Thrilling fast-paced page-turner. A few holes in the plot. And yes, Mahatma Gandhi could have written the ending!

After having read two disappointing Baldacci novels (The Winner and Hell's Corner) that flattered to deceive, this one is a much better read. Graded on a curve, yes, this is a five-star read.
Oliver Stone, fka John Carr, is still very much a man of mystery here. His past is decades behind him and we are not given much background there. The Camel Club has already been in existence for years. What we do get to learn is that there is a very sinister plot being, err.. plotted, to assassinate the President of the United States, and too in his hometown. Arabs, Pakistanis, Iranians, and well, basically, it looks like Islamic terrorists may be involved. That cannot be a good thing. And then there is this killing of an NIC operative that is witnessed by the Camel Club. The plot makes it way through the book in an unhurried though gripping manner. The climax is fast-paced, and the denouement takes place in a former CIA and now abandoned facility named "Murder Mountain".

Having read two of Baldacci's novels, The Winner and Hell's Corner, both promising but ultimately disappointing, The Camel Club is much better. The plot, and especially the ending, when fully revealed, is still fantastical, and I will note again, one that could have been written by Mahatma Gandhi - without saying more. Read the book to find out. Parts of the plot are still a little implausible, but that is excusable here.

In short, gripping fast-paced turner that doesn't ask for much thinking from the reader.
My review post of "Hell's Corner"
My review of "The Winner"

Kindle Excerpt:

© 2012, Abhinav Agarwal. All rights reserved.

Jan 2, 2012

Hudson News at Changi Singapore Airport

© 2011, Abhinav Agarwal. All rights reserved.

Jan 1, 2012

Review of India's Culture and India's Future by Michel Danino

Indian Culture and India's Future, by Michel Danino 

(,, my user review on
5 stars
This is a notable book I read and reviewed. Click to see more such books.
Ready reckoner for the confused Indian and the misinformed rest.
A book that attempts to put forward the vast richness of India's culture, its contribution to the world, and the crossroads the country and its culture finds itself at.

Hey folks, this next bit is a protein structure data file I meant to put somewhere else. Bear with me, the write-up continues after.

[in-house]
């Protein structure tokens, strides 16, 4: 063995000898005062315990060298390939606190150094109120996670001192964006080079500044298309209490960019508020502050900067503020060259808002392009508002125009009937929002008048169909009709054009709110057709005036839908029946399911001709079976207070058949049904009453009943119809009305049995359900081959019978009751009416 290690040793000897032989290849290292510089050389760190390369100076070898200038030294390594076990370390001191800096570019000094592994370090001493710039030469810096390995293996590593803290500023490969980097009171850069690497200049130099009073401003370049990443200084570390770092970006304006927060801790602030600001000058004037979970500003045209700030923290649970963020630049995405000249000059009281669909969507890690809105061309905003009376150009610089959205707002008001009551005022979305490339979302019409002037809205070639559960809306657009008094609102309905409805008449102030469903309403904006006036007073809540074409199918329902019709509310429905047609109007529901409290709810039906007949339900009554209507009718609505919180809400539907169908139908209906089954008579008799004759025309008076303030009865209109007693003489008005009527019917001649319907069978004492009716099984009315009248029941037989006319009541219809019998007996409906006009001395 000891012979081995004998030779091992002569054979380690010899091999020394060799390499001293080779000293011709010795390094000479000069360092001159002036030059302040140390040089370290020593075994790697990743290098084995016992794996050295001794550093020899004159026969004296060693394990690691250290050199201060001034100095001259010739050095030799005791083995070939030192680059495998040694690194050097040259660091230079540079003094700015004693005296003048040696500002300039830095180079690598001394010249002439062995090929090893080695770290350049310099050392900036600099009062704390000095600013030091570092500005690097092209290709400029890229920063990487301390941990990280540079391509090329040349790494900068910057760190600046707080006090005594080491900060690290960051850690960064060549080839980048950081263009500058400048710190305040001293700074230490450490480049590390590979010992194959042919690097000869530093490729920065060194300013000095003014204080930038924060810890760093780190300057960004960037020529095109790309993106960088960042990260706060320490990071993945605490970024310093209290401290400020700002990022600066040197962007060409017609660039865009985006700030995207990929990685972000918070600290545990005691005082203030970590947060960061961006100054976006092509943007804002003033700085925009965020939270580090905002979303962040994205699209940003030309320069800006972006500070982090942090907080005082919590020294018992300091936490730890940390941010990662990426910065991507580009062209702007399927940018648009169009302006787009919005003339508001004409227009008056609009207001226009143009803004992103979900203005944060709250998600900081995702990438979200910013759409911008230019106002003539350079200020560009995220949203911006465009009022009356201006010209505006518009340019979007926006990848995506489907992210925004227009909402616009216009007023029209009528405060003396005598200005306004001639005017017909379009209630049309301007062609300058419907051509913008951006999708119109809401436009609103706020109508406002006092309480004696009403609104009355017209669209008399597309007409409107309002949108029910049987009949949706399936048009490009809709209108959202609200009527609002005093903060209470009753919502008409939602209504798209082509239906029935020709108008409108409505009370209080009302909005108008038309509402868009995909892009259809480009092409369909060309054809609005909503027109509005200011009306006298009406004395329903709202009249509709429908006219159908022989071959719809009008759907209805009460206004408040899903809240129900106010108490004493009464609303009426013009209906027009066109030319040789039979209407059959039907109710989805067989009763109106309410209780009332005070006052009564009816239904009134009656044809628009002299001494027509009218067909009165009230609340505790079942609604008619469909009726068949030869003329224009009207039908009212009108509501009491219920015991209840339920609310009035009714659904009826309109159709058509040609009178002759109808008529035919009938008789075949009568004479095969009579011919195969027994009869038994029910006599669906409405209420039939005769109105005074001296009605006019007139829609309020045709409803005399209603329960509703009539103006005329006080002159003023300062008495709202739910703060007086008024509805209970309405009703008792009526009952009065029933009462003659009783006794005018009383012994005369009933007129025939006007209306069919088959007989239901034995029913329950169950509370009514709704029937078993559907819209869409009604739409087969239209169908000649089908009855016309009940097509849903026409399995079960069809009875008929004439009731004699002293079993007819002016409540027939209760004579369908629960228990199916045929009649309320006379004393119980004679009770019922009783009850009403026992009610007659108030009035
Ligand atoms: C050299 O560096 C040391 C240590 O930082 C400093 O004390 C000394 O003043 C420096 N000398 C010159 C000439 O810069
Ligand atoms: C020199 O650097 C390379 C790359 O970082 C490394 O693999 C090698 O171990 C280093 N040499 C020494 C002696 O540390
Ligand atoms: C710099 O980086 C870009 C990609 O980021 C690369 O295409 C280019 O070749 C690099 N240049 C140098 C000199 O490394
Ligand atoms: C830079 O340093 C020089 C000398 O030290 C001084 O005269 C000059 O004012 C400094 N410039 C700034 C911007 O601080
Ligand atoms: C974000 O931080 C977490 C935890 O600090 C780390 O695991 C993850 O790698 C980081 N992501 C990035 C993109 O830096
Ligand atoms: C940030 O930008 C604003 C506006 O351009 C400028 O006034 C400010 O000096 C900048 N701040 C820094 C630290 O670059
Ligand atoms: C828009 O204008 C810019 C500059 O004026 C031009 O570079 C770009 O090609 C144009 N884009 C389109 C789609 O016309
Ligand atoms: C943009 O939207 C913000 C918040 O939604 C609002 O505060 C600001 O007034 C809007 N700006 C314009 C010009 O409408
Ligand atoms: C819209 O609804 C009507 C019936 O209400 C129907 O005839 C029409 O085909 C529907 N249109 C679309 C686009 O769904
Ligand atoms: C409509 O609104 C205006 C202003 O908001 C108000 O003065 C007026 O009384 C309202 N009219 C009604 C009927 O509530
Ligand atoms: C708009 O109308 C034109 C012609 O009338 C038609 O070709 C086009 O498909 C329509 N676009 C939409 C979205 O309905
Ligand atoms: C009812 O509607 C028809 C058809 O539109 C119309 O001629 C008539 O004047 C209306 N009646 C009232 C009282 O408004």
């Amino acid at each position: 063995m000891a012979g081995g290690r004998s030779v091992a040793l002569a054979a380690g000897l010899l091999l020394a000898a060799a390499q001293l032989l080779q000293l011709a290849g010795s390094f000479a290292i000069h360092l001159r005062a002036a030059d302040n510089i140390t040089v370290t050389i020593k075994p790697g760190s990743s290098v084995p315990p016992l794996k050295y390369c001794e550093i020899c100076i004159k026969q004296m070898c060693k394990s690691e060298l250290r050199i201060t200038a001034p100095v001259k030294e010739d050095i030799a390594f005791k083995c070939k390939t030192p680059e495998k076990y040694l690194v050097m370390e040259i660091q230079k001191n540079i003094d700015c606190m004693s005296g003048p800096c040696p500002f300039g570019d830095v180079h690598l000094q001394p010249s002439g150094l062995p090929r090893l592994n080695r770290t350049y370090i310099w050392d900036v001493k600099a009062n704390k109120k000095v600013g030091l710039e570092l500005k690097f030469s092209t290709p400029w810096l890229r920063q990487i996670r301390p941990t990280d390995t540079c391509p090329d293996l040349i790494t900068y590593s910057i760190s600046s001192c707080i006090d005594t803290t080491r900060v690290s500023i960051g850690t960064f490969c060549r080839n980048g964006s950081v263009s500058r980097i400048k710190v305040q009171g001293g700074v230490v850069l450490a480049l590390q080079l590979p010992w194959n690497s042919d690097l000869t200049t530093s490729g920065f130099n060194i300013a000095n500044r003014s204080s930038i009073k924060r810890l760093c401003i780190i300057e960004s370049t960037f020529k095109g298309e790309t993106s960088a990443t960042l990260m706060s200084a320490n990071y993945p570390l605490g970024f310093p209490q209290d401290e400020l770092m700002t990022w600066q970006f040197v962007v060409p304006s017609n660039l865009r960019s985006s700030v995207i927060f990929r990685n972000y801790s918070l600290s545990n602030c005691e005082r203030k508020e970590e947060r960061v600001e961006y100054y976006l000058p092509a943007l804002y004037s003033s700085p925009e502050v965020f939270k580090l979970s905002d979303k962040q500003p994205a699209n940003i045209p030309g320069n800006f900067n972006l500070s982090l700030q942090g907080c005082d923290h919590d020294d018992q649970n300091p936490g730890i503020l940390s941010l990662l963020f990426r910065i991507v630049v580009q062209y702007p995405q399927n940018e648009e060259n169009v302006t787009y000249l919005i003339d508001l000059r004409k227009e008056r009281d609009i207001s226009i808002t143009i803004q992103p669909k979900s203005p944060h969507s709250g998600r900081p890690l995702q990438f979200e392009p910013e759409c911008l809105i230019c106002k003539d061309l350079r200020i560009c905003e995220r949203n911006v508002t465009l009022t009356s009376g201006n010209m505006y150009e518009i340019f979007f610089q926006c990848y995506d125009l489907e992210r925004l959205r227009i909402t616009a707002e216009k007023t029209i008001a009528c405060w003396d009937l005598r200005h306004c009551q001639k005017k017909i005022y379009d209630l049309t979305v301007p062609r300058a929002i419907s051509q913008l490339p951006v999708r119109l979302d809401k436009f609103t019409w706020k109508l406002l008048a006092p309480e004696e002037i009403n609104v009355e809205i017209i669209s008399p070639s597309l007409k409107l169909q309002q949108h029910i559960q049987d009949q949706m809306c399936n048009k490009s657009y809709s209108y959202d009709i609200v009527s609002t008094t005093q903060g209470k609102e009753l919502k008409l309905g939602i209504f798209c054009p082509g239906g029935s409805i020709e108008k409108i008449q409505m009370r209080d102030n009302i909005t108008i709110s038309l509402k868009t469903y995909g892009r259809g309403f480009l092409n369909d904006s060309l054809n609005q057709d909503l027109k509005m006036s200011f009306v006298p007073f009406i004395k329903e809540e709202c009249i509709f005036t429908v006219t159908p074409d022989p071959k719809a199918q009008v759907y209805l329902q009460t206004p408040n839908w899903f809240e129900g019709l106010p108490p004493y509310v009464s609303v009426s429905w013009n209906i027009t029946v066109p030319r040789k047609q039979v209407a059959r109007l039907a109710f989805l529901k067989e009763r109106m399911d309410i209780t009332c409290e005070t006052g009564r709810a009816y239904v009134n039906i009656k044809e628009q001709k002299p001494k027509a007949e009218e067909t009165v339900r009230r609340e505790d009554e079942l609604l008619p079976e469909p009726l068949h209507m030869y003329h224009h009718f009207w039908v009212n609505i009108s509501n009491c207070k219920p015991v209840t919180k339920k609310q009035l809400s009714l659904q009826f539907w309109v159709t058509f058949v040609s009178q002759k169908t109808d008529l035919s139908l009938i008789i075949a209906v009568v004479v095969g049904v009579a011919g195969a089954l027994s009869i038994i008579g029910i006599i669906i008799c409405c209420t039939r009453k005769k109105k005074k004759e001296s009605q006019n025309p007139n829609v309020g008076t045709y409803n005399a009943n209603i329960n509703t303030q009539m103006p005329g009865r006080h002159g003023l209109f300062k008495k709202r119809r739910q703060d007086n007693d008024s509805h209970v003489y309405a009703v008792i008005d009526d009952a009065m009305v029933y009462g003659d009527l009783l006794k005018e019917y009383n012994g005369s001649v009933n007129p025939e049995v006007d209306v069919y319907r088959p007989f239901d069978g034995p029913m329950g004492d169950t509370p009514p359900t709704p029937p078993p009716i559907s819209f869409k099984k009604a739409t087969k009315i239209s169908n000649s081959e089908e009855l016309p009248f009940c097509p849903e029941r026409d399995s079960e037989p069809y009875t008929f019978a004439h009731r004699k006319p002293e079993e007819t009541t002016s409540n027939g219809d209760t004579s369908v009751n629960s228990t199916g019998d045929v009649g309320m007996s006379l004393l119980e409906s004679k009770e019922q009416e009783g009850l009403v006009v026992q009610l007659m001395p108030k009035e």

Indians have long been accused of looking at their past with rose-tinted lenses and a sort of smugness about their superiority. A lack of knowledge about their past means most Indians have no objective perspective of their present, nor are they able to cogently argue why India's contributions to the world have been so often and so grossly misrepresented. This book attempts to put together, in one short read, a guide on India's past, its achievements, its thinkers, its contributions, and also tries to identify the causes that have led to this strange sense of dissociation and lack of pride that so many Indians have for India and its culture and heritage.

The first part of the book, titled "A Thousand-Branched Tree" covers the history of India's scientific minds and scientific discoveries, the vast reach of India's culture that pervades most of the world today, its contributions to art and culture, and its deep sense of respect for nature - yes; green was cool in India a few thousand years before the rest of the world discovered that annihilating the environment was, to put it mildly, not a good idea.

The second part then treads ground close to the present, and is titled, "Indian Culture at the Crossroads". This section covers the problems facing India and its cultural identity, and its causes.

The final section is "India and the World". This section looks at the distortions, stereotypes and outright lies that have been used to malign India.

Note that there is enough material that is likely to be offend people with sensitive sensibilities. Leftists, liberals, and communists for one - the historical kind, the ones in the media, and the ones with pretensions to intellect, since they have been at the forefront of the admirably successful campaign over the past several decades to run down India and its culture. However, when arguing with the wind of facts at your back, the proper response should be introspection from those so offended, not invective. There has also been a concerted effort by some in western media - a very smartly choreographed drama - that utilizes oft-repeated lies, a selective use of distortions, and a glib overlooking of evidence and contrarian evidence. The most pernicious example is the persistent perpetration of the fiction that there was a so-called Aryan invasion of India. But more on that in a future post.

This book can be read from cover to cover in three hours or so. I recommend that people interested in and who care for India would be well advised to spend these few hours in this book. They will be amply rewarded and enriched by that time.

"Blaming India's present degradation on her ancient culture or civilization is not merely ignorant, it is dishonest." [pg 20]

India's Scientific Mind
In the space of 121 concise, sometimes cryptic verses, Aryabhta, born in 476CE, possibly the greatest mathematician ever, gave us the following advances:
. a proposed value of pi (Π) equal to 62832/20000 or 3.1.416 ... and a surprisingly perceptive explanation that this value is only 'approximate';
. an ingenious method for the extraction of square and cube roots